25 September 2008
DAVID LIVINGSTONE (1813-1873)
Autograph letter signed ('David Livingstone') to Sir Robert Playfair and John Kirk, Bambarre, 'Manyema country', November 1870, 4 pages, 8vo (some light discolouration on last page where folded). Provenance: Reginald Foskett collection (printed in his edition of The Zambesi Letters, 1964; Sotheby's sale, 20 July 1989, lot 316; the Spiro Family Collection.
Livingstone opens with a summary of his findings as to the waterways of East Africa: 'this great lacustrine river Lualaba is the central line of drainage of the Great Nile valley ... West of this two large rivers each having the same native name Lualaba unite & form a Lake before going North into I suppose the Nile'; behind the lake is 'a remarkable mound, the watershed from which four gushing fountains flow each to form a large river though at their sources not more than ten miles apart ... These are probably the "unfathomable fountains of the Nile" mentioned to Herodotus ... I have heard of this mound and its fountains so often ... that I cannot doubt more than if I had seen them myself'.
Livingstone goes on to sum up the difficulties he has faced: 'My experience in Manyema has been trying -- the vegetation is indescribably rank -- the rills and rivulets innumerable'; his bearers have been recalcitrant, mendacious and superstitious, so that in the end 'I went North with only three -- my feet were torn by travelling in mire & instead of healing kindly as heretofore an irritable eating ulcer fastened on each foot & laid me up for months ... a discharge of bloody ichor with great pain each night may shew that they are allied to fever'. Livingstone continues with complaints as to the training and education his attendants had received in Zanzibar, being wholly inadequate for their supposed trades: to add insult to injury they have turned to slave trading since being dismissed -- 'the Manyema flee in terror at the reports of guns, and no danger is incurred in catching their children wives & goats'.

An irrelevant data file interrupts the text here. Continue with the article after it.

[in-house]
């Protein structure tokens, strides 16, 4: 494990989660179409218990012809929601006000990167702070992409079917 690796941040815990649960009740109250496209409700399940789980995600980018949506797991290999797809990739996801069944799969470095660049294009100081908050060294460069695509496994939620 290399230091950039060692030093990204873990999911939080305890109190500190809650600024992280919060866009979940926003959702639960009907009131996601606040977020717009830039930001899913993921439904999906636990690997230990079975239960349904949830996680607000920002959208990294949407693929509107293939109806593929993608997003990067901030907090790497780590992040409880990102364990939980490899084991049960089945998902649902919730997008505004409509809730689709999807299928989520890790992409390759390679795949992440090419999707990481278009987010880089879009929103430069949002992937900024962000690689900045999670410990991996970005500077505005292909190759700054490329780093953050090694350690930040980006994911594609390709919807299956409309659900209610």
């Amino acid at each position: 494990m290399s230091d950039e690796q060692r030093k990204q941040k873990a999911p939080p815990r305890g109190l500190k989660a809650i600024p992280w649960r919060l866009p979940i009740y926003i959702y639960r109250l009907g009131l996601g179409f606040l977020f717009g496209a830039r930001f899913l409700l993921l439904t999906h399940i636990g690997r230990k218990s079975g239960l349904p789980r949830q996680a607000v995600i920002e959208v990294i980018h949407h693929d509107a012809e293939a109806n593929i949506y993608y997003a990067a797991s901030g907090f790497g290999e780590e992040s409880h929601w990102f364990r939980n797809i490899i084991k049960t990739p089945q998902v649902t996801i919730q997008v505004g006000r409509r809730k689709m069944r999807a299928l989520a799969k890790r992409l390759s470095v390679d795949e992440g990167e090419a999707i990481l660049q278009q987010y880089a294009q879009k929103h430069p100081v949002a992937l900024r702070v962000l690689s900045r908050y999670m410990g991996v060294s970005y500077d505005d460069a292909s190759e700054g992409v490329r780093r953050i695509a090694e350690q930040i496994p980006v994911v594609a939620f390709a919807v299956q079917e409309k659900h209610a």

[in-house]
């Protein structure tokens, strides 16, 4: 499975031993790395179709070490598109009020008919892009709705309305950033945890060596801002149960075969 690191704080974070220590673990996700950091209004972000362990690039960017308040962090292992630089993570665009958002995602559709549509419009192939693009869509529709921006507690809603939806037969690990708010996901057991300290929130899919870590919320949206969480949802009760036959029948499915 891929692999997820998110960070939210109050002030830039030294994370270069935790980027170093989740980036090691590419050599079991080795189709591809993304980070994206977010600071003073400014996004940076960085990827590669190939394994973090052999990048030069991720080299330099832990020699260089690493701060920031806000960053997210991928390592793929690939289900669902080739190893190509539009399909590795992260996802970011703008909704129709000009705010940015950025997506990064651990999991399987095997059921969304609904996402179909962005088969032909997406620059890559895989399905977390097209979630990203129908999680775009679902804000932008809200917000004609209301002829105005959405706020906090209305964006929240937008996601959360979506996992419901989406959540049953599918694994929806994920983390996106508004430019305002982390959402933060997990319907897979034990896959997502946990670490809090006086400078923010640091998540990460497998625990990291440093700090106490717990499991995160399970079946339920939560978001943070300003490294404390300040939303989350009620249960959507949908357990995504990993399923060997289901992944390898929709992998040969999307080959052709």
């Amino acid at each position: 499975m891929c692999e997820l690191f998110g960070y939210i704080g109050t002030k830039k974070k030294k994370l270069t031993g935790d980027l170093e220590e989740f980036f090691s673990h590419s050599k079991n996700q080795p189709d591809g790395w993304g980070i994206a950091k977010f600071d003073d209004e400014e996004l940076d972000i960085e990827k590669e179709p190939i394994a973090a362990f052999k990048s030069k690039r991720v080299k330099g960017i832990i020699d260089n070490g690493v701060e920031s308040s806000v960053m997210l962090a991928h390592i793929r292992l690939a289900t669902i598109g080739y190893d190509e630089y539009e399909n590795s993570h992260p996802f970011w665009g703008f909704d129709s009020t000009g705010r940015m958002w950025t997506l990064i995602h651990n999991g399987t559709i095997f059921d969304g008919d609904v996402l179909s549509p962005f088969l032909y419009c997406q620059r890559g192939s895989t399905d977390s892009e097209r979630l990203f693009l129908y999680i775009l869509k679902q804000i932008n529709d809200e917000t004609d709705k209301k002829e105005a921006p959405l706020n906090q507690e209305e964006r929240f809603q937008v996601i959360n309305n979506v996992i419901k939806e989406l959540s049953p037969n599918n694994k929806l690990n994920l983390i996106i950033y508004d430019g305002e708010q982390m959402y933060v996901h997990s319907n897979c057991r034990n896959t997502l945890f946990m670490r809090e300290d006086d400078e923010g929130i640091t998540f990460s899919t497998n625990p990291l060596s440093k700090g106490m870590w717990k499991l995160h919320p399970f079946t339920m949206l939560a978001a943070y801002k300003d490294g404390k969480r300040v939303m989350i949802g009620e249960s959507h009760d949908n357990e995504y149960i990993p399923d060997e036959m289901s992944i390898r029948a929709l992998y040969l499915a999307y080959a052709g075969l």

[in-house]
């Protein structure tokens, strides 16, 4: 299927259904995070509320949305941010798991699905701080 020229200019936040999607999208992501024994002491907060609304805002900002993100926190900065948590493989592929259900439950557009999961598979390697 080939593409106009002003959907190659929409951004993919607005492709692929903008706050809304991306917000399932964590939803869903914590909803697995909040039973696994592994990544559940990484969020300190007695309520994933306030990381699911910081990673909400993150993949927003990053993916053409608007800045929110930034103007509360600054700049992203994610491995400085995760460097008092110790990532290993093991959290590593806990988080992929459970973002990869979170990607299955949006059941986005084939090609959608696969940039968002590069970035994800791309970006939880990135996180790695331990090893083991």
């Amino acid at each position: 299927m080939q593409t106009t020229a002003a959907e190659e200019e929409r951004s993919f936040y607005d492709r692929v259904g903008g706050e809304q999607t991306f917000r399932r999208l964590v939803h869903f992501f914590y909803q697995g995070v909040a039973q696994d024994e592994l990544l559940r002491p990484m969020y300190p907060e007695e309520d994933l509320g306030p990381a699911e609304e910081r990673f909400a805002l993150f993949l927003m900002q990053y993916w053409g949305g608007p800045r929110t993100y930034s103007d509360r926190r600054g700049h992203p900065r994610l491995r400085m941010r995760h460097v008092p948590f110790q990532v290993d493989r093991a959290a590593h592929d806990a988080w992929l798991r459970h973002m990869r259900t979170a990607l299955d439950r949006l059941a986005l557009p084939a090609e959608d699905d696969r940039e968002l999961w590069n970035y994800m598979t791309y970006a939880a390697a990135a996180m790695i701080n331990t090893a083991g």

After a brief passage on the ivory trade ('like gold digging -- the tusks had been left in the interminable forests where the elephants had fallen'), Livingstone expresses his hopes for men and supplies reaching him from Zanzibar, though he is anxious that some shipments may have been intercepted: 'I have had no medicine for years ... My chronometers all dead'. The letter concludes with a disparate series of messages, including one 'to the Sultan with my salaam. Were he not so ugly by smallpox I should like a photograph of him'; a postscript asks for mosquito netting, and notes that his only contact with the outside world since 1866 has been two boxes received 18 months before.
Livingstone's lack of information is evident even in the addressing of the letter: when he left, Playfair was the consul in Zanzibar, and his old assistant Kirk the vice consul; but the former had left to be consul in Algeria some three years before the date of the present letter. Some supplies from Kirk did reach Livingstone early in 1871, and sustained him until the famous encounter with Stanley in November 1871.
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